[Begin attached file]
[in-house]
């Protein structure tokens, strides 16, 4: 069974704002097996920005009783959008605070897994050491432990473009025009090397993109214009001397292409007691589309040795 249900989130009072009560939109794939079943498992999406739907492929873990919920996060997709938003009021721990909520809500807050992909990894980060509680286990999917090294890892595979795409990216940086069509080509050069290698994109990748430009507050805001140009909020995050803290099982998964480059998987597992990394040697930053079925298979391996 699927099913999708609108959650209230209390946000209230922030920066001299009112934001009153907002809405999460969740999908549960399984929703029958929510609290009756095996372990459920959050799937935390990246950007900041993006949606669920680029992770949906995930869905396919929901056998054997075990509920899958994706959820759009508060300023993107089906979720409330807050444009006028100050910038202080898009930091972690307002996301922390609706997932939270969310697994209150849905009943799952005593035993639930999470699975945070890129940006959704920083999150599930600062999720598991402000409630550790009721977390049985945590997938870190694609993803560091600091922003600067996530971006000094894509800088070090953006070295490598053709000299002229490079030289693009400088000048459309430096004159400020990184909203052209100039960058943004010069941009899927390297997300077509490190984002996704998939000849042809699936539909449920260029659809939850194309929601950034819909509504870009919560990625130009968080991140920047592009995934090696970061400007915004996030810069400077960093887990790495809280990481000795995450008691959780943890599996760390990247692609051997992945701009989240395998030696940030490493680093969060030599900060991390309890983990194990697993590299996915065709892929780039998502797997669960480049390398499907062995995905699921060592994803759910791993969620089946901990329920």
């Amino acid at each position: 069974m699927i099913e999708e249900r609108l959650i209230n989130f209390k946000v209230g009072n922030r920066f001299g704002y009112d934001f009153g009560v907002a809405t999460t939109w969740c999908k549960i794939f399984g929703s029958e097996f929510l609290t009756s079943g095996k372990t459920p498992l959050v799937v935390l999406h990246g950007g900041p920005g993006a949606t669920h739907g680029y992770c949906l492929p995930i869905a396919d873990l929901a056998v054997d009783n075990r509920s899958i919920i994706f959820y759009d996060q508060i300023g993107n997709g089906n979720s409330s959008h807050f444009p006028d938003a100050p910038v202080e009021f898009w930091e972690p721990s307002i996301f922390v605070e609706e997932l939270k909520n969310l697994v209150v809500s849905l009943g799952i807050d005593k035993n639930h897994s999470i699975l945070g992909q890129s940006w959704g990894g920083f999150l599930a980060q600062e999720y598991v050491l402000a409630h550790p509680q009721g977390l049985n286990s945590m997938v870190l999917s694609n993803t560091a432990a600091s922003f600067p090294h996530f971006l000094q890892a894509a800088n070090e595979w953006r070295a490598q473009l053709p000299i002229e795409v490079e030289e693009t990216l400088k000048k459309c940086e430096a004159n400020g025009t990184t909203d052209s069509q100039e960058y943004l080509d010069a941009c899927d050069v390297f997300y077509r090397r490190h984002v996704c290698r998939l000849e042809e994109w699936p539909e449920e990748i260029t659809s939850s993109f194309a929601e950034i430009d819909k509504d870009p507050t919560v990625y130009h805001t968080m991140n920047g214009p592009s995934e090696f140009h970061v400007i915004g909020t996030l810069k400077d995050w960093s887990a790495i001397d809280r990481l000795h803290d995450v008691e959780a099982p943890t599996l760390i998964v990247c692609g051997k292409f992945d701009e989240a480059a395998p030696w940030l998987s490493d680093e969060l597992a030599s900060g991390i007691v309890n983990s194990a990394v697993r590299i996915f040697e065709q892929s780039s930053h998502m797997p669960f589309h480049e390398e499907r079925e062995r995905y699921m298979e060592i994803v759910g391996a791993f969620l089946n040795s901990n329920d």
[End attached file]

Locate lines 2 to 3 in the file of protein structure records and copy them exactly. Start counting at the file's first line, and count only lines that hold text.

């Protein structure tokens, strides 16, 4: 069974704002097996920005009783959008605070897994050491432990473009025009090397993109214009001397292409007691589309040795 249900989130009072009560939109794939079943498992999406739907492929873990919920996060997709938003009021721990909520809500807050992909990894980060509680286990999917090294890892595979795409990216940086069509080509050069290698994109990748430009507050805001140009909020995050803290099982998964480059998987597992990394040697930053079925298979391996 699927099913999708609108959650209230209390946000209230922030920066001299009112934001009153907002809405999460969740999908549960399984929703029958929510609290009756095996372990459920959050799937935390990246950007900041993006949606669920680029992770949906995930869905396919929901056998054997075990509920899958994706959820759009508060300023993107089906979720409330807050444009006028100050910038202080898009930091972690307002996301922390609706997932939270969310697994209150849905009943799952005593035993639930999470699975945070890129940006959704920083999150599930600062999720598991402000409630550790009721977390049985945590997938870190694609993803560091600091922003600067996530971006000094894509800088070090953006070295490598053709000299002229490079030289693009400088000048459309430096004159400020990184909203052209100039960058943004010069941009899927390297997300077509490190984002996704998939000849042809699936539909449920260029659809939850194309929601950034819909509504870009919560990625130009968080991140920047592009995934090696970061400007915004996030810069400077960093887990790495809280990481000795995450008691959780943890599996760390990247692609051997992945701009989240395998030696940030490493680093969060030599900060991390309890983990194990697993590299996915065709892929780039998502797997669960480049390398499907062995995905699921060592994803759910791993969620089946901990329920």
């Amino acid at each position: 069974m699927i099913e999708e249900r609108l959650i209230n989130f209390k946000v209230g009072n922030r920066f001299g704002y009112d934001f009153g009560v907002a809405t999460t939109w969740c999908k549960i794939f399984g929703s029958e097996f929510l609290t009756s079943g095996k372990t459920p498992l959050v799937v935390l999406h990246g950007g900041p920005g993006a949606t669920h739907g680029y992770c949906l492929p995930i869905a396919d873990l929901a056998v054997d009783n075990r509920s899958i919920i994706f959820y759009d996060q508060i300023g993107n997709g089906n979720s409330s959008h807050f444009p006028d938003a100050p910038v202080e009021f898009w930091e972690p721990s307002i996301f922390v605070e609706e997932l939270k909520n969310l697994v209150v809500s849905l009943g799952i807050d005593k035993n639930h897994s999470i699975l945070g992909q890129s940006w959704g990894g920083f999150l599930a980060q600062e999720y598991v050491l402000a409630h550790p509680q009721g977390l049985n286990s945590m997938v870190l999917s694609n993803t560091a432990a600091s922003f600067p090294h996530f971006l000094q890892a894509a800088n070090e595979w953006r070295a490598q473009l053709p000299i002229e795409v490079e030289e693009t990216l400088k000048k459309c940086e430096a004159n400020g025009t990184t909203d052209s069509q100039e960058y943004l080509d010069a941009c899927d050069v390297f997300y077509r090397r490190h984002v996704c290698r998939l000849e042809e994109w699936p539909e449920e990748i260029t659809s939850s993109f194309a929601e950034i430009d819909k509504d870009p507050t919560v990625y130009h805001t968080m991140n920047g214009p592009s995934e090696f140009h970061v400007i915004g909020t996030l810069k400077d995050w960093s887990a790495i001397d809280r990481l000795h803290d995450v008691e959780a099982p943890t599996l760390i998964v990247c692609g051997k292409f992945d701009e989240a480059a395998p030696w940030l998987s490493d680093e969060l597992a030599s900060g991390i007691v309890n983990s194990a990394v697993r590299i996915f040697e065709q892929s780039s930053h998502m797997p669960f589309h480049e390398e499907r079925e062995r995905y699921m298979e060592i994803v759910g391996a791993f969620l089946n040795s901990n329920d």